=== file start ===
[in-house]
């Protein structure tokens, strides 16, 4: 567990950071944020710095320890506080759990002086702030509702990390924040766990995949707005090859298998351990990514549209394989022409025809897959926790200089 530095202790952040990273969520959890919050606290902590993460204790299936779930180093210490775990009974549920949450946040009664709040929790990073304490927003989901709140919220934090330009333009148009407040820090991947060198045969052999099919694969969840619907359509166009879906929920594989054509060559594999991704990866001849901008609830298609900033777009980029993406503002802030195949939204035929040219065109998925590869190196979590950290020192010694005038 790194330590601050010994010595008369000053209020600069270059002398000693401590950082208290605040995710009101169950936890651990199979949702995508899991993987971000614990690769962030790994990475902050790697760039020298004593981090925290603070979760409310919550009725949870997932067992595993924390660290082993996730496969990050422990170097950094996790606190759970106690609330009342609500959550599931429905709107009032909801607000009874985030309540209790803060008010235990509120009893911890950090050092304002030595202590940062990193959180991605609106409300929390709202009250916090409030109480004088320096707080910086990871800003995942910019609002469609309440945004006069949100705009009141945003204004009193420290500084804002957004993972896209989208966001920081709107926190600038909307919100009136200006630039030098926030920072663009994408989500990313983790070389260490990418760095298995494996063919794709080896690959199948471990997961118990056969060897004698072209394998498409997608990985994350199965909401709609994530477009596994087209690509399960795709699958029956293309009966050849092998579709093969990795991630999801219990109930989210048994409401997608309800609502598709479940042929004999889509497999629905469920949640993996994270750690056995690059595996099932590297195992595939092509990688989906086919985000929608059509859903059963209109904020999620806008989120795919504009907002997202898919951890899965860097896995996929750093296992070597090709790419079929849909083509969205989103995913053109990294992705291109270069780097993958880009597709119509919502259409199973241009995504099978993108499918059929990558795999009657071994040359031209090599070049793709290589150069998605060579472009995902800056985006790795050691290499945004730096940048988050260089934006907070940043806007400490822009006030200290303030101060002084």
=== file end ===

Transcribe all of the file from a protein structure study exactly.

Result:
[in-house]
């Protein structure tokens, strides 16, 4: 567990950071944020710095320890506080759990002086702030509702990390924040766990995949707005090859298998351990990514549209394989022409025809897959926790200089 530095202790952040990273969520959890919050606290902590993460204790299936779930180093210490775990009974549920949450946040009664709040929790990073304490927003989901709140919220934090330009333009148009407040820090991947060198045969052999099919694969969840619907359509166009879906929920594989054509060559594999991704990866001849901008609830298609900033777009980029993406503002802030195949939204035929040219065109998925590869190196979590950290020192010694005038 790194330590601050010994010595008369000053209020600069270059002398000693401590950082208290605040995710009101169950936890651990199979949702995508899991993987971000614990690769962030790994990475902050790697760039020298004593981090925290603070979760409310919550009725949870997932067992595993924390660290082993996730496969990050422990170097950094996790606190759970106690609330009342609500959550599931429905709107009032909801607000009874985030309540209790803060008010235990509120009893911890950090050092304002030595202590940062990193959180991605609106409300929390709202009250916090409030109480004088320096707080910086990871800003995942910019609002469609309440945004006069949100705009009141945003204004009193420290500084804002957004993972896209989208966001920081709107926190600038909307919100009136200006630039030098926030920072663009994408989500990313983790070389260490990418760095298995494996063919794709080896690959199948471990997961118990056969060897004698072209394998498409997608990985994350199965909401709609994530477009596994087209690509399960795709699958029956293309009966050849092998579709093969990795991630999801219990109930989210048994409401997608309800609502598709479940042929004999889509497999629905469920949640993996994270750690056995690059595996099932590297195992595939092509990688989906086919985000929608059509859903059963209109904020999620806008989120795919504009907002997202898919951890899965860097896995996929750093296992070597090709790419079929849909083509969205989103995913053109990294992705291109270069780097993958880009597709119509919502259409199973241009995504099978993108499918059929990558795999009657071994040359031209090599070049793709290589150069998605060579472009995902800056985006790795050691290499945004730096940048988050260089934006907070940043806007400490822009006030200290303030101060002084």